This morning’s post drew some spirited responses in defense of SWTOR. I thought I’d made my feelings on the matter plain enough, but it’s been a while, and I’ve been rather dancing around the point (rhetorically) since then. So for the sake of refreshing the memories of the readersship, let me lay it out again.
I expect SWTOR to be a good game, possibly a great one. I think there’s some doubt as to how much virtual world it’s going to give us, but whether the game provides a good experience or not is independent of that, even if it happens to be among my personal preferences. Everything I’ve seen points to SWTOR as sort of the ultimate embodiment of the Theme Park, where each and every component of the user experience is carefully hand-crafted. This is not bad game design, but I’d personally prefer to see MMOs in particular move away from it.
My main concern with SWTOR, and the reason that I think it will fail, is the huge budget behind it. I think it’s inevitable that it will sell a lot of copies, but it’s now considered all but confirmed that it’s getting $200+ million in development money, and it needs to be a monumental hit – meaning a WoW-challenging hit – to make that huge cost back in a reasonable amount of time.
There is also the issue of managing expectations. We should all remember the example of Warhammer Online, the title that was going to revolutionize MMOs, that was going to have two million subs in six months and challenge WoW for top title. That this was pretty unrealistic is obvious now, but almost everybody bought into that hype at least in part for the month of two before WAR’s launch, inflamed by a beta that disguised the game’s gaping flaws. Artificially inflated expectations did more harm to WAR than the design flaws did. Had it started more modestly successful, it might have had time to stabilize and fix its issues and have been better positioned for growth. As it was, when it failed to meet expectations that were unreasonable if not impossible, overwhelmingly negative world of mouth took over, and it crashed utterly. A lot of folks remember this and are keeping their expectations more modest this time around – probably somewhat embarrassed by having bought into the WAR hype at the time. *cough*
So even though the aggravating phrase “WoW-killer” only gets mentioned once or twice a day now, there is still value in vigilance. Because it’s the expectations that SWTOR is going to be judged against, not its simple survival. WAR is universally considered a failure, even though it survives – albeit with fewer servers than Star Wars Galaxies has, eight years along. We talk a lot about how many MMOs fail, but the fact is that if they make it as far as launch, they tend to stick around, at least on life support, for a good long while.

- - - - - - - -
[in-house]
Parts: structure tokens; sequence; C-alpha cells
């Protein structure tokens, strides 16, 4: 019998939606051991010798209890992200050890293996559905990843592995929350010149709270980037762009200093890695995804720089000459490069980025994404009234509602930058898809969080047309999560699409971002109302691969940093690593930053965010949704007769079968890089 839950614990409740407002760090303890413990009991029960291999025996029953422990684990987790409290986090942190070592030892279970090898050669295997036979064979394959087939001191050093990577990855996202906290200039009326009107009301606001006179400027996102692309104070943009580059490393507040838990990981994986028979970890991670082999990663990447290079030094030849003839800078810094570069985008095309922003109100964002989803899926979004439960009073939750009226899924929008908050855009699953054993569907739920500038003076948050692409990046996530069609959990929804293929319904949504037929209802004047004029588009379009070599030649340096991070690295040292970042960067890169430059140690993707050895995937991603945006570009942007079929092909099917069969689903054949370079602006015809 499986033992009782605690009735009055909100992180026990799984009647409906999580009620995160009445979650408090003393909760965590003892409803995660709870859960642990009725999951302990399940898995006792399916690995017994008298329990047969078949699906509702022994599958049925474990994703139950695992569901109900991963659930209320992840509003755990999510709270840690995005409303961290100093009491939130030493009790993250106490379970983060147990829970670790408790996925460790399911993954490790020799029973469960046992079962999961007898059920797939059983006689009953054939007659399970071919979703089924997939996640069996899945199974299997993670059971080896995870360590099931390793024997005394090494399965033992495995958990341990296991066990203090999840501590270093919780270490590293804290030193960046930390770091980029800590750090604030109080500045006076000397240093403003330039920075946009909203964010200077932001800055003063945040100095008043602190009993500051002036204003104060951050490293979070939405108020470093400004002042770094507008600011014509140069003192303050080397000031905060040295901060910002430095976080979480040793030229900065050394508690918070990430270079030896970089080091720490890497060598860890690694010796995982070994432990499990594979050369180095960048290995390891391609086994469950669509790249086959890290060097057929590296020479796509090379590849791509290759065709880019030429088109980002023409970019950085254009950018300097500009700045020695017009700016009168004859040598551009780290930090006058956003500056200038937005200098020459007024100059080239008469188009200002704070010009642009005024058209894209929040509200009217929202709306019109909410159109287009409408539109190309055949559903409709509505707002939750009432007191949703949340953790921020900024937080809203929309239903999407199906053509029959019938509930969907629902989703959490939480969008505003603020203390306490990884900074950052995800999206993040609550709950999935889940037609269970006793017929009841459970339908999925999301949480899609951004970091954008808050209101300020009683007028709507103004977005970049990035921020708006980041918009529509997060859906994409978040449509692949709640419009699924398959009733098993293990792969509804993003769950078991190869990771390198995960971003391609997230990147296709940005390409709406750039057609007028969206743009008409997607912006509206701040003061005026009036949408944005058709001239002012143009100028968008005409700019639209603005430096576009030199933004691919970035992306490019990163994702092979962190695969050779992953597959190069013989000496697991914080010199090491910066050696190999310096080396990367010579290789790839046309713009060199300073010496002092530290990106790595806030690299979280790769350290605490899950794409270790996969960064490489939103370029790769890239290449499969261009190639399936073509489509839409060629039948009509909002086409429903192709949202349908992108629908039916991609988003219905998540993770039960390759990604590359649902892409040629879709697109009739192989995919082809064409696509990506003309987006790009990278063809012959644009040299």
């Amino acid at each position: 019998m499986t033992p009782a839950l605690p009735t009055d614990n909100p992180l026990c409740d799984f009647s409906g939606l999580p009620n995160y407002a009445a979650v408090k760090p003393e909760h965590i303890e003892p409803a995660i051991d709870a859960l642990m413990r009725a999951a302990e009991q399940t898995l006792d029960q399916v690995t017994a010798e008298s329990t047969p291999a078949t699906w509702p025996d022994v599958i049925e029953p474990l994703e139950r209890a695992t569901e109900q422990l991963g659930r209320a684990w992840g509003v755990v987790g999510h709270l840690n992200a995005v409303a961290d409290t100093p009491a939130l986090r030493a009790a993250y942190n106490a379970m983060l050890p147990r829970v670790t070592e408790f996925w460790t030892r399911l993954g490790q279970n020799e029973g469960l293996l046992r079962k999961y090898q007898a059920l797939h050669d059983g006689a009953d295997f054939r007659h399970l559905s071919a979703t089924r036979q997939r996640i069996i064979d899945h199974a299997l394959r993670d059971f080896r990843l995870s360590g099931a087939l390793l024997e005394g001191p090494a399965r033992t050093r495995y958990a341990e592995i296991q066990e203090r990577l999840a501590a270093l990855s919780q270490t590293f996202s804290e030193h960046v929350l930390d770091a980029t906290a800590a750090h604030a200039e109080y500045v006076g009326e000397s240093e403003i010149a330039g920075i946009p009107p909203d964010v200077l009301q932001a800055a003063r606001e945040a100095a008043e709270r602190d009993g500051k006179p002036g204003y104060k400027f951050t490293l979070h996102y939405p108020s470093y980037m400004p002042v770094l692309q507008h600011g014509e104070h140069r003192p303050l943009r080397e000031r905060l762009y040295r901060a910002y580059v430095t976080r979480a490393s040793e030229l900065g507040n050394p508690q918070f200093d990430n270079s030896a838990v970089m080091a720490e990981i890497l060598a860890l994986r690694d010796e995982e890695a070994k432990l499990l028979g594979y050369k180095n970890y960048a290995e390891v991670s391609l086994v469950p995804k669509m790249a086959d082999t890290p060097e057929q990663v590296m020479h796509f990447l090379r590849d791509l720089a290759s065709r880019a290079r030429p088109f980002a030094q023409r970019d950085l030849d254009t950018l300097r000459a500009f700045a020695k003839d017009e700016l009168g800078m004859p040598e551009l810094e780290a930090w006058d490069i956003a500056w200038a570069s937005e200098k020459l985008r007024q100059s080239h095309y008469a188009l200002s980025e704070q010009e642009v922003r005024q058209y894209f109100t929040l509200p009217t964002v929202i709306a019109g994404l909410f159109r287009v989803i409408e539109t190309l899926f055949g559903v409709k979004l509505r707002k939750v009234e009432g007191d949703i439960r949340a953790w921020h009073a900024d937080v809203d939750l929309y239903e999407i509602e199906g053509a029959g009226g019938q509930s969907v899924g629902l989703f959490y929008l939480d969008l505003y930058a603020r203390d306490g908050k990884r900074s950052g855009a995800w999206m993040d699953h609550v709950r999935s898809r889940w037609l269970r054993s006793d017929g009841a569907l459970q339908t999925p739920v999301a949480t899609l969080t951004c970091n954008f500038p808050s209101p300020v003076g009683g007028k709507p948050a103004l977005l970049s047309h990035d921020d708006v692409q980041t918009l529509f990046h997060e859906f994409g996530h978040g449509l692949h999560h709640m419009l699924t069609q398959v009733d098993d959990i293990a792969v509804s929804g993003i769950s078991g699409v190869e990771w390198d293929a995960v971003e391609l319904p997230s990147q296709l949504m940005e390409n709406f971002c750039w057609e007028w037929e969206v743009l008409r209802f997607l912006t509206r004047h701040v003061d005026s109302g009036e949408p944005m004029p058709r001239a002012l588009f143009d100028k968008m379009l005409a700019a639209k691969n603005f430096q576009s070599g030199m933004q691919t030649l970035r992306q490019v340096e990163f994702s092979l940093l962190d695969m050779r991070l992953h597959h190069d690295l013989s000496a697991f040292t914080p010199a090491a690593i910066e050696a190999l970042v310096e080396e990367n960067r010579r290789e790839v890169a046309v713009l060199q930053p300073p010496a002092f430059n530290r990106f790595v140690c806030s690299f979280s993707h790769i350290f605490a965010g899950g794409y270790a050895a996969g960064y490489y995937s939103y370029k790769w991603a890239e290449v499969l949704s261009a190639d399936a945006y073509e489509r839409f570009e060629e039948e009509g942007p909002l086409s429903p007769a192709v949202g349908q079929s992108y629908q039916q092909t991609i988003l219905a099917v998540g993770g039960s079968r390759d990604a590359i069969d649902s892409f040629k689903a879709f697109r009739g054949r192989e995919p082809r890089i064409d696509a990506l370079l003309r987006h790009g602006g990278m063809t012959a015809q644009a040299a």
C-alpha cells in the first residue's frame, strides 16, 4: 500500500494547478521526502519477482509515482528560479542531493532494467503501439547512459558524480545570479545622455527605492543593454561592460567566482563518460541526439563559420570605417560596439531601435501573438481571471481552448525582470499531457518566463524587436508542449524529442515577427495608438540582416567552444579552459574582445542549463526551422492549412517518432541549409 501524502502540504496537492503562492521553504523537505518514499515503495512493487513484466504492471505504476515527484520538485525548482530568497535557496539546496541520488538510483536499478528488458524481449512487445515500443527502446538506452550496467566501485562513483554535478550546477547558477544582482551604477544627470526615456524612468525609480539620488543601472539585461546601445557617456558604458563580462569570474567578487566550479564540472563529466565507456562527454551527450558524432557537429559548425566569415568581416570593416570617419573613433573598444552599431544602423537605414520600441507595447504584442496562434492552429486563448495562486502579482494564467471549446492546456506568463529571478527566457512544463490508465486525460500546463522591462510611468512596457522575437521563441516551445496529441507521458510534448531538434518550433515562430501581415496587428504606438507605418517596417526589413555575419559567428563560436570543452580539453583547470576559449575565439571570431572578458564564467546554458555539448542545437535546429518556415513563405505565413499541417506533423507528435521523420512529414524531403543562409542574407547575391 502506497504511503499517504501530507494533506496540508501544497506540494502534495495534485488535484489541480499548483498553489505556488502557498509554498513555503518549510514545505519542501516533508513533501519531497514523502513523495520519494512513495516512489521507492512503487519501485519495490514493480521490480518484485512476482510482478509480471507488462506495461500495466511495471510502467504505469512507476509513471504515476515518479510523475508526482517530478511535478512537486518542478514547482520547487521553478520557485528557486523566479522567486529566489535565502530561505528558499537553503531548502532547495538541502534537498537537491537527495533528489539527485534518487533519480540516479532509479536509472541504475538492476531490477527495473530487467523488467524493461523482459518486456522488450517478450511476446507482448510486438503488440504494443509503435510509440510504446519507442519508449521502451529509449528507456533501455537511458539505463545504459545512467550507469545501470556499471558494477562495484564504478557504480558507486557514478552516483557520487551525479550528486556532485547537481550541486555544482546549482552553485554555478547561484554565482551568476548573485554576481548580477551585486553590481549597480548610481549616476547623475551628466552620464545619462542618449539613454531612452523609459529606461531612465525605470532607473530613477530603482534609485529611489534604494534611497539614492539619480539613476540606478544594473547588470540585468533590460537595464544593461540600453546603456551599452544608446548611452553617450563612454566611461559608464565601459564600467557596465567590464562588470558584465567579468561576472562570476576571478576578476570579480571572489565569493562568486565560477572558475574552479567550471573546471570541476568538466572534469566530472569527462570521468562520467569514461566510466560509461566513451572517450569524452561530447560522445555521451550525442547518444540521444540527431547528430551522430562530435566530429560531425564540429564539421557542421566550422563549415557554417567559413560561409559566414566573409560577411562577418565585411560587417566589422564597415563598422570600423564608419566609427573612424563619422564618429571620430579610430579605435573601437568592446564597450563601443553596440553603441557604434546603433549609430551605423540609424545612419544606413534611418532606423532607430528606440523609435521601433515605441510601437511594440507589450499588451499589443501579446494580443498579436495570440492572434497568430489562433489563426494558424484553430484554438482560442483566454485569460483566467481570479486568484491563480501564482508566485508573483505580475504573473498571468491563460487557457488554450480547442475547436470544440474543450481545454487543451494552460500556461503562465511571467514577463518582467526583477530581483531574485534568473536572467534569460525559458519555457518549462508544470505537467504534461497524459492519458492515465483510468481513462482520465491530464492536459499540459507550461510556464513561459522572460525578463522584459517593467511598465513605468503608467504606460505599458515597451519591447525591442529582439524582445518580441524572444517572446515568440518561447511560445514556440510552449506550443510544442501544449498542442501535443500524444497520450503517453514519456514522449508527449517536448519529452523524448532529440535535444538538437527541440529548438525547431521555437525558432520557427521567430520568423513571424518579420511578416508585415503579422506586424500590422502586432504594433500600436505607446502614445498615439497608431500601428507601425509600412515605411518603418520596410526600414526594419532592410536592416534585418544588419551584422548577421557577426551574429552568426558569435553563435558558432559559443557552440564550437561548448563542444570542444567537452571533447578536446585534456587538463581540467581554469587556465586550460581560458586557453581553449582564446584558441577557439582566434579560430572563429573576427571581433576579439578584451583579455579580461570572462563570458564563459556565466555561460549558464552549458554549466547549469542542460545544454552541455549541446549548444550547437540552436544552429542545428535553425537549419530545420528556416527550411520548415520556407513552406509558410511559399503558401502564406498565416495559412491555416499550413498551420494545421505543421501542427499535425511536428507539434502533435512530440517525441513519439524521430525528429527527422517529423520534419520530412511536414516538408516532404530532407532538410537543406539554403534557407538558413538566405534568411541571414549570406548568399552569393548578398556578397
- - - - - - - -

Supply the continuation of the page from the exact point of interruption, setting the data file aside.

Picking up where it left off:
Without going over the numbers again in full, I’ll reiterate my earlier conclusion: SWTOR is almost certainly doomed if Bioware is spending $300 million on it. This is because, in order to make its money back at launch, it has to sell 5 million copies. Which is better than WoW is doing, by all accounts, in the western market, maybe by quite a bit. In order to make its investment back after 6 months, it only needs to sell 2.5 million boxes… which could happen, but then it needs to retain a staggering 90% of those box sales as subscriptions, and the subscribing population needs to stabilize at around 1 million.
With more realistic but still optimistic numbers, say 2 million boxed sales and a 70% retention rate (still astoundingly high, and far higher than we have seen with any game to date including WoW,) and a stable subscriber base around 500K, we start talking about making the initial investment back in 18 or 24 months, with money trickling in after that at about $7 million a month. All this is without taking into account a single dime of operating costs or paying a development team moving forward.
This realistic expectation makes SWTOR, to us, easily the second most-successful MMORPG of all time, taking a big chunk out of WoW and getting a very big foothold in the marketplace while doing booming business. But because the game cost $300 million to make, to the investors that’s not just a failure, it’s a freaking catastrophe. The problem is not the game, or how good it is. How good a game SWTOR turns out to be is simply not relevant.
This is not my opinion. This is math. For SWTOR to not fail, it must be the WoW-killer that we all laugh about uncomfortably whenever it’s mentioned, because the very idea has come to seem ridiculous.
If that happens… well, I’ll be happy to announce that I was wrong. It’ll have shaken up the complacent marketplace of big-ticket MMOs, and that’s good.